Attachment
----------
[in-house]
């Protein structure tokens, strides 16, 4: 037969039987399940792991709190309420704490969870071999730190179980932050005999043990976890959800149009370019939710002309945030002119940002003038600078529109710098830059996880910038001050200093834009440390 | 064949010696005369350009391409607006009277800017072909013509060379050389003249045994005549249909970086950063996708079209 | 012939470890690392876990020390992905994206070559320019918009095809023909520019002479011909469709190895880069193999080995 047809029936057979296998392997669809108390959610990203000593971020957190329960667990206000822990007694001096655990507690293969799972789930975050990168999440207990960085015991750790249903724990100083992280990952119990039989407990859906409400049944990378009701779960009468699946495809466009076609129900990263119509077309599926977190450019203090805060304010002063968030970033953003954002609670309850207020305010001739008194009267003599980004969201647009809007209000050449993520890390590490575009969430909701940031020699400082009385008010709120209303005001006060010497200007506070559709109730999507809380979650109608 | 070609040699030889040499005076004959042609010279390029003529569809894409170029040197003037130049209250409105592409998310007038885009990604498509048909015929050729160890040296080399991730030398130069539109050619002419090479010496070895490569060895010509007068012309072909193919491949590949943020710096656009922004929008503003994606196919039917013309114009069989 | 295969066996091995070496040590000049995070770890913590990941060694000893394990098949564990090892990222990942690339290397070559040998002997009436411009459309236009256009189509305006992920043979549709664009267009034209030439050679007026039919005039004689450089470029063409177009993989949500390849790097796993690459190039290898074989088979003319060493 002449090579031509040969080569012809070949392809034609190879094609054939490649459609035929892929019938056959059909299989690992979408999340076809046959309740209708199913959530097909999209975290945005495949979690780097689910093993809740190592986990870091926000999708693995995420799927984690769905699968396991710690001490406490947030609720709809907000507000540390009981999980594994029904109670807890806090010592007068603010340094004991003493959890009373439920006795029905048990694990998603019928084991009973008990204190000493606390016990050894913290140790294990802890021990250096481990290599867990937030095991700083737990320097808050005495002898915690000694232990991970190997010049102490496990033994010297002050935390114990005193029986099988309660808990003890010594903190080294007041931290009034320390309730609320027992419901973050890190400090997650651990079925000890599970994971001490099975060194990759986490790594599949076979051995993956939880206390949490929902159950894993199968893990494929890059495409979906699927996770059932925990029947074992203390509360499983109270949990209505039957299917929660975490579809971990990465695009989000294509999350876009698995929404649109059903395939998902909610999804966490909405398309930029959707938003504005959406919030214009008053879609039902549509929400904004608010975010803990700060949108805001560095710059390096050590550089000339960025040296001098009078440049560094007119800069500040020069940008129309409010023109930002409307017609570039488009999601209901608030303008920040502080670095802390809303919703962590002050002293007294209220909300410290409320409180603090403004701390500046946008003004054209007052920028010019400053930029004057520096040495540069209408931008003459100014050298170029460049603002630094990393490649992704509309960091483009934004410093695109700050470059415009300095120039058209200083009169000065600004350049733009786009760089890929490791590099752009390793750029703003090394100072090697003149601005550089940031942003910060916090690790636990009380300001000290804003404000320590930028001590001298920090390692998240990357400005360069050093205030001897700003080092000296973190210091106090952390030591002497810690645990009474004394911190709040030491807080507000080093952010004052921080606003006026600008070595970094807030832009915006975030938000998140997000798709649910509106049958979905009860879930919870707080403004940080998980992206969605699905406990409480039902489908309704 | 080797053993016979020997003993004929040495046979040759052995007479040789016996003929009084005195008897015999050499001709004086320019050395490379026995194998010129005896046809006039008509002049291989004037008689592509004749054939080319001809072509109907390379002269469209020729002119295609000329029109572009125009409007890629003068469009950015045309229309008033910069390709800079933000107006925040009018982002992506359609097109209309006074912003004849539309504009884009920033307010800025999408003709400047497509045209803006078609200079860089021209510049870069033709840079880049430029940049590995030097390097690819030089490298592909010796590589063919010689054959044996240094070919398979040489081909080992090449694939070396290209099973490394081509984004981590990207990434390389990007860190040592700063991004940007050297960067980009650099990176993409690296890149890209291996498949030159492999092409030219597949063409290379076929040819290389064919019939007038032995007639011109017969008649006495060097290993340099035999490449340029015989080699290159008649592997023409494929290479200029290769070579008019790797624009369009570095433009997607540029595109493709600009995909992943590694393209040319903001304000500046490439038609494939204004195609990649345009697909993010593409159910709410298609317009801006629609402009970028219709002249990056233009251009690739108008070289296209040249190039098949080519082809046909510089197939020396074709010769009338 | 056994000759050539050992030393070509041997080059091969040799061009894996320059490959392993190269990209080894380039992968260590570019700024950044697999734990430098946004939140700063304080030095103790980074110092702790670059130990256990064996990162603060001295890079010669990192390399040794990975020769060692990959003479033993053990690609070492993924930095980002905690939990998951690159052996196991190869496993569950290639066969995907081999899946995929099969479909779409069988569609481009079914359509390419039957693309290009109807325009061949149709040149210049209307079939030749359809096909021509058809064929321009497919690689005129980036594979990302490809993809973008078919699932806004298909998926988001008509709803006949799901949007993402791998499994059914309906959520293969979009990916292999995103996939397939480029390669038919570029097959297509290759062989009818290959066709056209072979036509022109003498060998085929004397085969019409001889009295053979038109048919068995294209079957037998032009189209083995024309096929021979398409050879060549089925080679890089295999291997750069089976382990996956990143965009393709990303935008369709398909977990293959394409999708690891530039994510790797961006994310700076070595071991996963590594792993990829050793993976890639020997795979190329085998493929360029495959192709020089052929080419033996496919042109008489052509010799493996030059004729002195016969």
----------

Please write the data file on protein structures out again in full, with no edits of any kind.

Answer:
[in-house]
């Protein structure tokens, strides 16, 4: 037969039987399940792991709190309420704490969870071999730190179980932050005999043990976890959800149009370019939710002309945030002119940002003038600078529109710098830059996880910038001050200093834009440390 | 064949010696005369350009391409607006009277800017072909013509060379050389003249045994005549249909970086950063996708079209 | 012939470890690392876990020390992905994206070559320019918009095809023909520019002479011909469709190895880069193999080995 047809029936057979296998392997669809108390959610990203000593971020957190329960667990206000822990007694001096655990507690293969799972789930975050990168999440207990960085015991750790249903724990100083992280990952119990039989407990859906409400049944990378009701779960009468699946495809466009076609129900990263119509077309599926977190450019203090805060304010002063968030970033953003954002609670309850207020305010001739008194009267003599980004969201647009809007209000050449993520890390590490575009969430909701940031020699400082009385008010709120209303005001006060010497200007506070559709109730999507809380979650109608 | 070609040699030889040499005076004959042609010279390029003529569809894409170029040197003037130049209250409105592409998310007038885009990604498509048909015929050729160890040296080399991730030398130069539109050619002419090479010496070895490569060895010509007068012309072909193919491949590949943020710096656009922004929008503003994606196919039917013309114009069989 | 295969066996091995070496040590000049995070770890913590990941060694000893394990098949564990090892990222990942690339290397070559040998002997009436411009459309236009256009189509305006992920043979549709664009267009034209030439050679007026039919005039004689450089470029063409177009993989949500390849790097796993690459190039290898074989088979003319060493 002449090579031509040969080569012809070949392809034609190879094609054939490649459609035929892929019938056959059909299989690992979408999340076809046959309740209708199913959530097909999209975290945005495949979690780097689910093993809740190592986990870091926000999708693995995420799927984690769905699968396991710690001490406490947030609720709809907000507000540390009981999980594994029904109670807890806090010592007068603010340094004991003493959890009373439920006795029905048990694990998603019928084991009973008990204190000493606390016990050894913290140790294990802890021990250096481990290599867990937030095991700083737990320097808050005495002898915690000694232990991970190997010049102490496990033994010297002050935390114990005193029986099988309660808990003890010594903190080294007041931290009034320390309730609320027992419901973050890190400090997650651990079925000890599970994971001490099975060194990759986490790594599949076979051995993956939880206390949490929902159950894993199968893990494929890059495409979906699927996770059932925990029947074992203390509360499983109270949990209505039957299917929660975490579809971990990465695009989000294509999350876009698995929404649109059903395939998902909610999804966490909405398309930029959707938003504005959406919030214009008053879609039902549509929400904004608010975010803990700060949108805001560095710059390096050590550089000339960025040296001098009078440049560094007119800069500040020069940008129309409010023109930002409307017609570039488009999601209901608030303008920040502080670095802390809303919703962590002050002293007294209220909300410290409320409180603090403004701390500046946008003004054209007052920028010019400053930029004057520096040495540069209408931008003459100014050298170029460049603002630094990393490649992704509309960091483009934004410093695109700050470059415009300095120039058209200083009169000065600004350049733009786009760089890929490791590099752009390793750029703003090394100072090697003149601005550089940031942003910060916090690790636990009380300001000290804003404000320590930028001590001298920090390692998240990357400005360069050093205030001897700003080092000296973190210091106090952390030591002497810690645990009474004394911190709040030491807080507000080093952010004052921080606003006026600008070595970094807030832009915006975030938000998140997000798709649910509106049958979905009860879930919870707080403004940080998980992206969605699905406990409480039902489908309704 | 080797053993016979020997003993004929040495046979040759052995007479040789016996003929009084005195008897015999050499001709004086320019050395490379026995194998010129005896046809006039008509002049291989004037008689592509004749054939080319001809072509109907390379002269469209020729002119295609000329029109572009125009409007890629003068469009950015045309229309008033910069390709800079933000107006925040009018982002992506359609097109209309006074912003004849539309504009884009920033307010800025999408003709400047497509045209803006078609200079860089021209510049870069033709840079880049430029940049590995030097390097690819030089490298592909010796590589063919010689054959044996240094070919398979040489081909080992090449694939070396290209099973490394081509984004981590990207990434390389990007860190040592700063991004940007050297960067980009650099990176993409690296890149890209291996498949030159492999092409030219597949063409290379076929040819290389064919019939007038032995007639011109017969008649006495060097290993340099035999490449340029015989080699290159008649592997023409494929290479200029290769070579008019790797624009369009570095433009997607540029595109493709600009995909992943590694393209040319903001304000500046490439038609494939204004195609990649345009697909993010593409159910709410298609317009801006629609402009970028219709002249990056233009251009690739108008070289296209040249190039098949080519082809046909510089197939020396074709010769009338 | 056994000759050539050992030393070509041997080059091969040799061009894996320059490959392993190269990209080894380039992968260590570019700024950044697999734990430098946004939140700063304080030095103790980074110092702790670059130990256990064996990162603060001295890079010669990192390399040794990975020769060692990959003479033993053990690609070492993924930095980002905690939990998951690159052996196991190869496993569950290639066969995907081999899946995929099969479909779409069988569609481009079914359509390419039957693309290009109807325009061949149709040149210049209307079939030749359809096909021509058809064929321009497919690689005129980036594979990302490809993809973008078919699932806004298909998926988001008509709803006949799901949007993402791998499994059914309906959520293969979009990916292999995103996939397939480029390669038919570029097959297509290759062989009818290959066709056209072979036509022109003498060998085929004397085969019409001889009295053979038109048919068995294209079957037998032009189209083995024309096929021979398409050879060549089925080679890089295999291997750069089976382990996956990143965009393709990303935008369709398909977990293959394409999708690891530039994510790797961006994310700076070595071991996963590594792993990829050793993976890639020997795979190329085998493929360029495959192709020089052929080419033996496919042109008489052509010799493996030059004729002195016969």